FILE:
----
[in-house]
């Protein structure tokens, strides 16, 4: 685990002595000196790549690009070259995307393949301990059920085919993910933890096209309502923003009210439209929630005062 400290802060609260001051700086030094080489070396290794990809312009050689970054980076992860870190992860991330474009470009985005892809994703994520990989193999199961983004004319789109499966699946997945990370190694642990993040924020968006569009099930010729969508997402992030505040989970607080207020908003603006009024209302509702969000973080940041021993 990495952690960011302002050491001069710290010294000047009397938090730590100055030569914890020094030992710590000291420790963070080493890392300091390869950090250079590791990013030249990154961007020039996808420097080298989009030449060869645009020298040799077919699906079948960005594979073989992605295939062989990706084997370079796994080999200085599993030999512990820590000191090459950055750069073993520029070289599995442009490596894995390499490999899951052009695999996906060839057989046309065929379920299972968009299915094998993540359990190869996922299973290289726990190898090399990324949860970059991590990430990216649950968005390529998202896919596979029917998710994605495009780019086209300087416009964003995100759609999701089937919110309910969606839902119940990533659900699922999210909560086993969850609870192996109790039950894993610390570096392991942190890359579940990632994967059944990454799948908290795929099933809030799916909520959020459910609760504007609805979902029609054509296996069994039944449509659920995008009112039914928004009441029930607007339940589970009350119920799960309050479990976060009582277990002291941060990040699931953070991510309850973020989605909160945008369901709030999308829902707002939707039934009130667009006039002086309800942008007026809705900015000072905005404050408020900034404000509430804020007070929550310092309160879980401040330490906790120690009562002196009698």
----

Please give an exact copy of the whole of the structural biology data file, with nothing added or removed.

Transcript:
[in-house]
């Protein structure tokens, strides 16, 4: 685990002595000196790549690009070259995307393949301990059920085919993910933890096209309502923003009210439209929630005062 400290802060609260001051700086030094080489070396290794990809312009050689970054980076992860870190992860991330474009470009985005892809994703994520990989193999199961983004004319789109499966699946997945990370190694642990993040924020968006569009099930010729969508997402992030505040989970607080207020908003603006009024209302509702969000973080940041021993 990495952690960011302002050491001069710290010294000047009397938090730590100055030569914890020094030992710590000291420790963070080493890392300091390869950090250079590791990013030249990154961007020039996808420097080298989009030449060869645009020298040799077919699906079948960005594979073989992605295939062989990706084997370079796994080999200085599993030999512990820590000191090459950055750069073993520029070289599995442009490596894995390499490999899951052009695999996906060839057989046309065929379920299972968009299915094998993540359990190869996922299973290289726990190898090399990324949860970059991590990430990216649950968005390529998202896919596979029917998710994605495009780019086209300087416009964003995100759609999701089937919110309910969606839902119940990533659900699922999210909560086993969850609870192996109790039950894993610390570096392991942190890359579940990632994967059944990454799948908290795929099933809030799916909520959020459910609760504007609805979902029609054509296996069994039944449509659920995008009112039914928004009441029930607007339940589970009350119920799960309050479990976060009582277990002291941060990040699931953070991510309850973020989605909160945008369901709030999308829902707002939707039934009130667009006039002086309800942008007026809705900015000072905005404050408020900034404000509430804020007070929550310092309160879980401040330490906790120690009562002196009698």